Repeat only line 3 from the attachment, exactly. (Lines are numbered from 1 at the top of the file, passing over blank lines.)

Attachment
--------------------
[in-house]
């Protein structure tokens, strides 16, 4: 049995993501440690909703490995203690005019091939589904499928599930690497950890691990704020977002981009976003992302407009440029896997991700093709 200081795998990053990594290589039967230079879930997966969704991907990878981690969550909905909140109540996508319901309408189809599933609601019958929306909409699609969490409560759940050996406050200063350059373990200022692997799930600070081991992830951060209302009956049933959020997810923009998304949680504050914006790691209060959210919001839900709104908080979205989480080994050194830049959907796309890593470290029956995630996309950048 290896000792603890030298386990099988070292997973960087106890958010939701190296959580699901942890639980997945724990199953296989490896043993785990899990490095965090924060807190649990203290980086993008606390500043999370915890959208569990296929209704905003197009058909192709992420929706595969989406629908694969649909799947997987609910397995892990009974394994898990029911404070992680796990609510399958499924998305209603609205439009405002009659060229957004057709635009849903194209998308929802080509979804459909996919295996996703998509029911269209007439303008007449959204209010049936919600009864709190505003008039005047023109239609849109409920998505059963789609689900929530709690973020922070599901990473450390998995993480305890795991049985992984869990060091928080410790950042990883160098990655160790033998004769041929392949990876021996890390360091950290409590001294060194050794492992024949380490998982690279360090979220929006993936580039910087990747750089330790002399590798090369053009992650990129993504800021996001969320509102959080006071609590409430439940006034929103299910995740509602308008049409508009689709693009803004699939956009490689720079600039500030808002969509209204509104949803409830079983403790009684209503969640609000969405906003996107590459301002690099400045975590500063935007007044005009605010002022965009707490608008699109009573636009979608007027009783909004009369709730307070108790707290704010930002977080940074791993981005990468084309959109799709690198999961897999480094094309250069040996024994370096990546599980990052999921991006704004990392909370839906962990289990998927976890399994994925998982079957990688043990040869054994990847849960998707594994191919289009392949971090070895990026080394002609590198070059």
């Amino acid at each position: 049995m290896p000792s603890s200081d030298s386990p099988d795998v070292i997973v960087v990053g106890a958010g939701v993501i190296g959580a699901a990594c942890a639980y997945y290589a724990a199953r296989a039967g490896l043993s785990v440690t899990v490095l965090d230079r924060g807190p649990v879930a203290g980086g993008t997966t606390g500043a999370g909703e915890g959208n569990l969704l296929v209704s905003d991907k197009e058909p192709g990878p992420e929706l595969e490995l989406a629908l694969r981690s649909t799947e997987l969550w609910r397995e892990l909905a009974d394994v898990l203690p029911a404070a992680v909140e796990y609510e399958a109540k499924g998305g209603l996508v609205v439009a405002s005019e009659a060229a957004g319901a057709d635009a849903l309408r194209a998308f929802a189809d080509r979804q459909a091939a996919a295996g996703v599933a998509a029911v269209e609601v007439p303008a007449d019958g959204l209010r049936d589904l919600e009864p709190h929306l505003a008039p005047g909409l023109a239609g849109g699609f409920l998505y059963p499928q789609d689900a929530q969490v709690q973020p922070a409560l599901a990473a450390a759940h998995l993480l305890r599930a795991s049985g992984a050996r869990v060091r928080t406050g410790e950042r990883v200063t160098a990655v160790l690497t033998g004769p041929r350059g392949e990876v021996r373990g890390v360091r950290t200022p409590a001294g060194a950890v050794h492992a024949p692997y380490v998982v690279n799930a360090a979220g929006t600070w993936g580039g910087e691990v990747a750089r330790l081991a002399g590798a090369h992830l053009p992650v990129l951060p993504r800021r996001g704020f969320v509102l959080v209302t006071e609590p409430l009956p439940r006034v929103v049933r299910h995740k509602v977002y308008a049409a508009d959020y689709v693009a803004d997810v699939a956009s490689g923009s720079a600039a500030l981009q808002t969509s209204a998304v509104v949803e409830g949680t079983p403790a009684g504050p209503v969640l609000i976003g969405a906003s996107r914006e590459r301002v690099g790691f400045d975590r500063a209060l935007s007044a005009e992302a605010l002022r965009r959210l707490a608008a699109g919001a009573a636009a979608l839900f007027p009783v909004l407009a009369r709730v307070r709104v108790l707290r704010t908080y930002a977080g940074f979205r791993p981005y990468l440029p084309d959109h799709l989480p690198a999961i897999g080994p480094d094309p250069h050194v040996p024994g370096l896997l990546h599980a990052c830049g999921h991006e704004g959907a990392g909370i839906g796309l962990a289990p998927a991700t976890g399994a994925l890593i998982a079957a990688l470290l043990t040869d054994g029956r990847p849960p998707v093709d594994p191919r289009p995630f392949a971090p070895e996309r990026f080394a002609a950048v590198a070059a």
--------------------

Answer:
């Amino acid at each position: 049995m290896p000792s603890s200081d030298s386990p099988d795998v070292i997973v960087v990053g106890a958010g939701v993501i190296g959580a699901a990594c942890a639980y997945y290589a724990a199953r296989a039967g490896l043993s785990v440690t899990v490095l965090d230079r924060g807190p649990v879930a203290g980086g993008t997966t606390g500043a999370g909703e915890g959208n569990l969704l296929v209704s905003d991907k197009e058909p192709g990878p992420e929706l595969e490995l989406a629908l694969r981690s649909t799947e997987l969550w609910r397995e892990l909905a009974d394994v898990l203690p029911a404070a992680v909140e796990y609510e399958a109540k499924g998305g209603l996508v609205v439009a405002s005019e009659a060229a957004g319901a057709d635009a849903l309408r194209a998308f929802a189809d080509r979804q459909a091939a996919a295996g996703v599933a998509a029911v269209e609601v007439p303008a007449d019958g959204l209010r049936d589904l919600e009864p709190h929306l505003a008039p005047g909409l023109a239609g849109g699609f409920l998505y059963p499928q789609d689900a929530q969490v709690q973020p922070a409560l599901a990473a450390a759940h998995l993480l305890r599930a795991s049985g992984a050996r869990v060091r928080t406050g410790e950042r990883v200063t160098a990655v160790l690497t033998g004769p041929r350059g392949e990876v021996r373990g890390v360091r950290t200022p409590a001294g060194a950890v050794h492992a024949p692997y380490v998982v690279n799930a360090a979220g929006t600070w993936g580039g910087e691990v990747a750089r330790l081991a002399g590798a090369h992830l053009p992650v990129l951060p993504r800021r996001g704020f969320v509102l959080v209302t006071e609590p409430l009956p439940r006034v929103v049933r299910h995740k509602v977002y308008a049409a508009d959020y689709v693009a803004d997810v699939a956009s490689g923009s720079a600039a500030l981009q808002t969509s209204a998304v509104v949803e409830g949680t079983p403790a009684g504050p209503v969640l609000i976003g969405a906003s996107r914006e590459r301002v690099g790691f400045d975590r500063a209060l935007s007044a005009e992302a605010l002022r965009r959210l707490a608008a699109g919001a009573a636009a979608l839900f007027p009783v909004l407009a009369r709730v307070r709104v108790l707290r704010t908080y930002a977080g940074f979205r791993p981005y990468l440029p084309d959109h799709l989480p690198a999961i897999g080994p480094d094309p250069h050194v040996p024994g370096l896997l990546h599980a990052c830049g999921h991006e704004g959907a990392g909370i839906g796309l962990a289990p998927a991700t976890g399994a994925l890593i998982a079957a990688l470290l043990t040869d054994g029956r990847p849960p998707v093709d594994p191919r289009p995630f392949a971090p070895e996309r990026f080394a002609a950048v590198a070059a």